They have a responsibility to their children to remain involved in the family’s finances, writes Maya Fisher-French
A conversation I had recently between friends highlighted so clearly the need for married women to get good financial advice.
The discussion was about life insurance and my friend admitted that he had little cover, just enough to pay off his mortgage – which is a requirement by the bank.
When asked how his wife and children would survive should he die or become disabled, he said his wife would work.
Now, let us put that into context.
Here is a highly qualified man who earns a good salary, enough so that his wife only works three mornings a week in an administrative-type job, allowing her flexibility to be at home in the afternoon to care for their two children.
On his death, while grieving his loss and having to cope with two distraught children, she will have to go out and find a full-time job that will be enough to supplement his income.
Considering her limited qualifications and work experience, that would be virtually impossible. The only option would be to sell the family home, sell their cars, move the children from their current school and then still struggle each month to make ends meet.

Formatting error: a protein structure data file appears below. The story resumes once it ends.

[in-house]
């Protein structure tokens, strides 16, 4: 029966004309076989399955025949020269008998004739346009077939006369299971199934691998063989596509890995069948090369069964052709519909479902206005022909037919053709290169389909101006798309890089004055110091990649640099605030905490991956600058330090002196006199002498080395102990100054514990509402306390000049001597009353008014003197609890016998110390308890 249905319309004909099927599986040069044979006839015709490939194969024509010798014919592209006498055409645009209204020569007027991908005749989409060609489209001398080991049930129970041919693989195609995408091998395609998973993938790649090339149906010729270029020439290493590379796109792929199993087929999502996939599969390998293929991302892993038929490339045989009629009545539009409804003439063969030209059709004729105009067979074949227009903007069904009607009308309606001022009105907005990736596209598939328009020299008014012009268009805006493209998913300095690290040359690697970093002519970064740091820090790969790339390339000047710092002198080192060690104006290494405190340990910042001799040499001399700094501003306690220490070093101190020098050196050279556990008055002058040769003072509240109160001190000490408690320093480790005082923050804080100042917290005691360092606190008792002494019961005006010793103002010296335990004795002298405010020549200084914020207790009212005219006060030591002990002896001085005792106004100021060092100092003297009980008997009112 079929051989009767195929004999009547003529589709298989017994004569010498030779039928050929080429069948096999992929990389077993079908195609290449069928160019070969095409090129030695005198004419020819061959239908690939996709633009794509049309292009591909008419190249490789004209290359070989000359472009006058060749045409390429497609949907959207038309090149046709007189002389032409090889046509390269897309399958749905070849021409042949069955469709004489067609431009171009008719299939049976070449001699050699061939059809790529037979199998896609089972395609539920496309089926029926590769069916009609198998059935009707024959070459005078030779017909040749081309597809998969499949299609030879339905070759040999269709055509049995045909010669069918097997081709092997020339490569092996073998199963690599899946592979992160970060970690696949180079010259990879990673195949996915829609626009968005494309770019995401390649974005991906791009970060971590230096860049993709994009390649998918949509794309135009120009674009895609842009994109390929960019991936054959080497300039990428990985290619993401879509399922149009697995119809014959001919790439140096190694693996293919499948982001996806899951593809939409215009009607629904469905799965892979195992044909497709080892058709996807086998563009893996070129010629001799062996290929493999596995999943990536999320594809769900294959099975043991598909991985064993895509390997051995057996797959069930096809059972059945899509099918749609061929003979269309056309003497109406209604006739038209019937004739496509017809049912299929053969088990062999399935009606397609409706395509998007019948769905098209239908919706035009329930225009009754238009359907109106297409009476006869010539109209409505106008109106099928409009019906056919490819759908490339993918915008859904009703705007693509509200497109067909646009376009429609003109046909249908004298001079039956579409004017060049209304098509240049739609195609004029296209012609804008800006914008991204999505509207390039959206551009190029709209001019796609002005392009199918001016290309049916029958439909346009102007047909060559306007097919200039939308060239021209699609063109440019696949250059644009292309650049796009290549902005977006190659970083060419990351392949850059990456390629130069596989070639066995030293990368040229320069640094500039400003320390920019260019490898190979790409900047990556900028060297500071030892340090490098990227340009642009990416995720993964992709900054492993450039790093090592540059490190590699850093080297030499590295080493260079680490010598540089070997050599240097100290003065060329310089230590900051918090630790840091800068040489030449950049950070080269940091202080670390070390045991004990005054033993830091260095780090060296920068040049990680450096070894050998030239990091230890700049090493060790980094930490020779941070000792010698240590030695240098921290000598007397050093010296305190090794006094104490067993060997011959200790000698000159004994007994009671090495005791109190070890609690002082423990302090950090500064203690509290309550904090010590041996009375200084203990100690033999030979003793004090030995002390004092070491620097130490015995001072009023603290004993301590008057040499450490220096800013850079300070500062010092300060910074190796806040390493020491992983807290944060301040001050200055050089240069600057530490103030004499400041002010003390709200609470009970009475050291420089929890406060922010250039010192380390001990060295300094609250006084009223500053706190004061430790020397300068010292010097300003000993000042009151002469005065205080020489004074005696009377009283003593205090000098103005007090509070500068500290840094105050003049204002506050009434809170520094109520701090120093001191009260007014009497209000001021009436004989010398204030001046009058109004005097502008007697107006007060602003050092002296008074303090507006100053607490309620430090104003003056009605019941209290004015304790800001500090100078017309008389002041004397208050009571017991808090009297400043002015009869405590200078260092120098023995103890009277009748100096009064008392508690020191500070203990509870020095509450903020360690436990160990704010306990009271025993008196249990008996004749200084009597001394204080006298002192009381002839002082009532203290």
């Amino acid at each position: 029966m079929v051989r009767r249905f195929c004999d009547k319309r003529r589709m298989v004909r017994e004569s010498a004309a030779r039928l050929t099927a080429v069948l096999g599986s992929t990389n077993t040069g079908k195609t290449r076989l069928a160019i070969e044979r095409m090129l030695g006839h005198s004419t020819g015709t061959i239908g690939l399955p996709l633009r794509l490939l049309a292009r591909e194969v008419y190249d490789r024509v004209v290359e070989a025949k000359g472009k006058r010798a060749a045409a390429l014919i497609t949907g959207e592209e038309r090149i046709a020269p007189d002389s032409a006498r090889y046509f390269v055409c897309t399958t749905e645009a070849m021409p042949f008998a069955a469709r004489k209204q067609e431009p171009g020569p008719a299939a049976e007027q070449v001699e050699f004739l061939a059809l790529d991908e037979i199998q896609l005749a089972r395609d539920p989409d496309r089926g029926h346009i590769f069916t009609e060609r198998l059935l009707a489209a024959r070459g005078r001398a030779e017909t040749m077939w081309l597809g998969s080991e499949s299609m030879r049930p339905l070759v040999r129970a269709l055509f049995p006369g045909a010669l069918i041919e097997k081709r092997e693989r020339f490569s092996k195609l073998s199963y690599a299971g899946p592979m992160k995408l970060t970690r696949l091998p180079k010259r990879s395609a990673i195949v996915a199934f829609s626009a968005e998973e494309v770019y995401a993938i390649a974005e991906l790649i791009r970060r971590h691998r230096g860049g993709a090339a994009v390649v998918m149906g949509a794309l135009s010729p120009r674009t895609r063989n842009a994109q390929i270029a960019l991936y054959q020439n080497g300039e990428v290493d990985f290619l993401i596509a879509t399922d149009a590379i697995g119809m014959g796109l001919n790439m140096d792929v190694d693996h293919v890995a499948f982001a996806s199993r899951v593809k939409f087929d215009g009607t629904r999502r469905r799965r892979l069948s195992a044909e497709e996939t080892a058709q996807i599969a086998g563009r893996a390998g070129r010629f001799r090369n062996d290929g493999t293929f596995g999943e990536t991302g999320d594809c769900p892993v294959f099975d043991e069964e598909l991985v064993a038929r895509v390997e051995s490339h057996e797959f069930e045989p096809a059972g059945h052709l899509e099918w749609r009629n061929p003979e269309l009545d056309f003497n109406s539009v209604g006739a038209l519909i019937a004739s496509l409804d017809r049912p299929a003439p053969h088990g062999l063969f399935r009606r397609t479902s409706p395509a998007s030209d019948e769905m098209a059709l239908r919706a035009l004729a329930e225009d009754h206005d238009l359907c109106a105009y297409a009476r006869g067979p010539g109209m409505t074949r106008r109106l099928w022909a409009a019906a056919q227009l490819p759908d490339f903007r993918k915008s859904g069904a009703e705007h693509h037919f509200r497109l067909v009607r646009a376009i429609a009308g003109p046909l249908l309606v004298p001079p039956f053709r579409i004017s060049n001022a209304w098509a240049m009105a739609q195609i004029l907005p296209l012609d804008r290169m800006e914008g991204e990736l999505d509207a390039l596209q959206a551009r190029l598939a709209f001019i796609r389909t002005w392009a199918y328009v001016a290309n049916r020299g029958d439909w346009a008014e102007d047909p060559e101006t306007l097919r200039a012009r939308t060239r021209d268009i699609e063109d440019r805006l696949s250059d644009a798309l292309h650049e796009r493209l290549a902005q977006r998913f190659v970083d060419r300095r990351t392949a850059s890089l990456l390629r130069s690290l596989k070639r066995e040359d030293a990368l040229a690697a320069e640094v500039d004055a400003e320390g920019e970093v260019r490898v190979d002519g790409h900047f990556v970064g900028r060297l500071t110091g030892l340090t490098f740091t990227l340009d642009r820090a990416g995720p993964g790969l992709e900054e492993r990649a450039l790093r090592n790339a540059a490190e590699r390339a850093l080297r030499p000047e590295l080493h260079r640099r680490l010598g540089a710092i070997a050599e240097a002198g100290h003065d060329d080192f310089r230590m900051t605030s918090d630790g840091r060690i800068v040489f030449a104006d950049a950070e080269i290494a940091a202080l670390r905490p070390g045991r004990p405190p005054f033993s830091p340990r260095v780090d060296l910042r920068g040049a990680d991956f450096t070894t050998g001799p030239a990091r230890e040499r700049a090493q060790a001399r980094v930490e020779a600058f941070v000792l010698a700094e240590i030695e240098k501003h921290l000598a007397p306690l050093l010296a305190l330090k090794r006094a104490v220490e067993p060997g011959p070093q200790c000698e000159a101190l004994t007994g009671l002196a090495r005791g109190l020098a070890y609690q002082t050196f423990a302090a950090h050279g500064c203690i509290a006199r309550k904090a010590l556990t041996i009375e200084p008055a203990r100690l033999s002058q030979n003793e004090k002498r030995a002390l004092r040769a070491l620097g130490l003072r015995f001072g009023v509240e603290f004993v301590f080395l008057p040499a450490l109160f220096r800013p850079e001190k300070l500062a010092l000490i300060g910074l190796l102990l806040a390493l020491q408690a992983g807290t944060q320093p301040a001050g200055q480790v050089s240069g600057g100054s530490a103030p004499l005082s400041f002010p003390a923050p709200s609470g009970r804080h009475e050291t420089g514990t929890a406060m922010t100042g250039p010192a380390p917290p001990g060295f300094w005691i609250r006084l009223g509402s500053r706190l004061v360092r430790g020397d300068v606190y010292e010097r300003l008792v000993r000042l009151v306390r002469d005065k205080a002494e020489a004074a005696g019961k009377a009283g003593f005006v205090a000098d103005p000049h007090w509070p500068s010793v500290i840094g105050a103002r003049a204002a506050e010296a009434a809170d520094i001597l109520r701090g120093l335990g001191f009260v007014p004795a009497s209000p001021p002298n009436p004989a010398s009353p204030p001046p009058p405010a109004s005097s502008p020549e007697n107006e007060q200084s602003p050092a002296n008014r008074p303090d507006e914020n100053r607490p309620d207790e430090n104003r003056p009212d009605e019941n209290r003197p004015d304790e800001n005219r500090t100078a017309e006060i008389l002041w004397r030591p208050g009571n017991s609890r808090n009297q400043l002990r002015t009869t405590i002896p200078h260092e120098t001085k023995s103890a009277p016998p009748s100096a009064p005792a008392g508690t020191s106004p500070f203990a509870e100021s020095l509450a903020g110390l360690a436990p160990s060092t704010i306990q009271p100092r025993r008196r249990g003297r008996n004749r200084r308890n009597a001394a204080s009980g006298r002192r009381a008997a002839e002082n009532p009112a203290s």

Worse still, if he was disabled and unable to work, she would have to find a way to provide for his needs as well.
Is this really what he wants for his family? Hopefully not. The problem is that he simply cannot foresee a future where he is not around.
Men generally find it more difficult to face their own mortality than women, who are more genetically predisposed to worry about the future and possible calamities.
While one can reprimand a man in his position for not thinking this through clearly, his wife is equally responsible for ensuring their family is provided for.
Firstly, she should be in every meeting he has with his financial adviser. (Surprisingly, he has a financial adviser. So one can only assume he has been told his cover is not sufficient but he has chosen to ignore the warnings.)
If she is not satisfied with the advice or if her husband is not prepared to follow the advice, then she should find her own adviser and take out cover on his life to protect herself and her children.
We also need to move beyond the ridiculous notion that life cover allows someone to “profit” out of a death. Insurance is simply there to maintain the status quo so that you know your family is provided for, not to leave the family “richer”.
It is also worth remembering that there is a higher chance of a claim due to disability than death, so life insurance is as much for the breadwinner as it is for the family.
For any woman who values the future of her children, the refrain “my husband takes care of the finances” is simply not good enough.
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